It is well established that Blacks are overrepresented in the American prison system, constituting 38 % of inmates in state prisons in 2011–2012 [58]. The chances of ever being incarcerated for Black men in the USA are nearly 29 %, compared to less than 5 % for White men [59]. Likewise, transgender people irrespective of race are overrepresented in American state prisons [60]. A study of 392 transgender adults with equal representation of Black and White MTF individuals found that 65 % had reported a lifetime history of incarceration [7]. The increased likelihood of incarceration for Black transgender veterans is consistent with the theme of Blacks’ overrepresentation in prisons, even against a backdrop of transgender people being overrepresented. This study does not directly address the reasons for this finding, but given that Black transgender veterans have higher rates of alcohol abuse and serious mental illnesses, it is possible that these characteristics could contribute to an increased probability of involvement with law enforcement and subsequent incarceration.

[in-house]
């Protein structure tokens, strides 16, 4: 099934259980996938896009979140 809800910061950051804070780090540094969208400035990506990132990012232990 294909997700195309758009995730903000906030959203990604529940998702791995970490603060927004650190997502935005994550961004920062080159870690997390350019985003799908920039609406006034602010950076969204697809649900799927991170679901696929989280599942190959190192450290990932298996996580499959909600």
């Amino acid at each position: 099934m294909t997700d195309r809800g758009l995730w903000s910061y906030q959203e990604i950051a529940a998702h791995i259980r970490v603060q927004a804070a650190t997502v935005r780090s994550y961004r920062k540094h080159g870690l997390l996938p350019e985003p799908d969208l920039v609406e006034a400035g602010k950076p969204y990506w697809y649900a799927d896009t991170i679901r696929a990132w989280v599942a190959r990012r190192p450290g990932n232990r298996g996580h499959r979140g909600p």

Discrimination by clinicians based on race is one possible contributing explanation for some of the findings in this study, including delaying or not seeking care, as has been shown elsewhere [61, 62]. This discrimination may take the form of unconscious bias [63], conscious bias (e.g., racial stereotyping), and/or statistical discrimination. Statistical discrimination is a form of decision making that occurs in medical settings that allows for individual clinician judgment about how to treat a given set of symptoms or lab abnormalities presented by a patient with one set of characteristics compared to how another patient may be treated with the same complaints/symptoms [64]. While the VA has an advanced system of clinical reminders and engages in numerous outreach efforts to engage veterans in care, there is still considerable clinician judgment in the provision of medical and psychiatric care.